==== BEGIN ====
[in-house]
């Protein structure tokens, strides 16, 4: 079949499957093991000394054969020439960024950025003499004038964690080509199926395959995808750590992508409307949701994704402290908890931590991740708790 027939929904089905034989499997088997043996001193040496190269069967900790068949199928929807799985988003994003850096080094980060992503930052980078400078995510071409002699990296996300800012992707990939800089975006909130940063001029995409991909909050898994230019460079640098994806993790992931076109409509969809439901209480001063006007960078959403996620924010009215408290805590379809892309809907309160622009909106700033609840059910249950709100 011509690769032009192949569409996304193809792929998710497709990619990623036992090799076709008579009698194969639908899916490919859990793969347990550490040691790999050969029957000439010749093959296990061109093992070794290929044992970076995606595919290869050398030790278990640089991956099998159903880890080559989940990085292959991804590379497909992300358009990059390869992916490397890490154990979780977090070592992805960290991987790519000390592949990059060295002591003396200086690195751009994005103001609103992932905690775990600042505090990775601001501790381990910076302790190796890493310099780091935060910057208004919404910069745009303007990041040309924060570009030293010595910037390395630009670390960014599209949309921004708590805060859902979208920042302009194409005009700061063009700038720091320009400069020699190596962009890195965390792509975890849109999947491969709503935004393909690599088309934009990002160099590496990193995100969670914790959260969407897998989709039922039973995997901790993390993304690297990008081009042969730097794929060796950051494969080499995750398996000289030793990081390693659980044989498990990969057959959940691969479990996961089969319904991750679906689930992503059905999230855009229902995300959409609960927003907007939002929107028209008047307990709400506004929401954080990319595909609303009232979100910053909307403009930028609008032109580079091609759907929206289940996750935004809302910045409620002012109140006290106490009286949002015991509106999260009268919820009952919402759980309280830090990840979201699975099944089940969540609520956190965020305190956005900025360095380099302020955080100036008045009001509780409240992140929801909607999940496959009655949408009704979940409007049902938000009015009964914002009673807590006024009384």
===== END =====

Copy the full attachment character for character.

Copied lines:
[in-house]
């Protein structure tokens, strides 16, 4: 079949499957093991000394054969020439960024950025003499004038964690080509199926395959995808750590992508409307949701994704402290908890931590991740708790 027939929904089905034989499997088997043996001193040496190269069967900790068949199928929807799985988003994003850096080094980060992503930052980078400078995510071409002699990296996300800012992707990939800089975006909130940063001029995409991909909050898994230019460079640098994806993790992931076109409509969809439901209480001063006007960078959403996620924010009215408290805590379809892309809907309160622009909106700033609840059910249950709100 011509690769032009192949569409996304193809792929998710497709990619990623036992090799076709008579009698194969639908899916490919859990793969347990550490040691790999050969029957000439010749093959296990061109093992070794290929044992970076995606595919290869050398030790278990640089991956099998159903880890080559989940990085292959991804590379497909992300358009990059390869992916490397890490154990979780977090070592992805960290991987790519000390592949990059060295002591003396200086690195751009994005103001609103992932905690775990600042505090990775601001501790381990910076302790190796890493310099780091935060910057208004919404910069745009303007990041040309924060570009030293010595910037390395630009670390960014599209949309921004708590805060859902979208920042302009194409005009700061063009700038720091320009400069020699190596962009890195965390792509975890849109999947491969709503935004393909690599088309934009990002160099590496990193995100969670914790959260969407897998989709039922039973995997901790993390993304690297990008081009042969730097794929060796950051494969080499995750398996000289030793990081390693659980044989498990990969057959959940691969479990996961089969319904991750679906689930992503059905999230855009229902995300959409609960927003907007939002929107028209008047307990709400506004929401954080990319595909609303009232979100910053909307403009930028609008032109580079091609759907929206289940996750935004809302910045409620002012109140006290106490009286949002015991509106999260009268919820009952919402759980309280830090990840979201699975099944089940969540609520956190965020305190956005900025360095380099302020955080100036008045009001509780409240992140929801909607999940496959009655949408009704979940409007049902938000009015009964914002009673807590006024009384």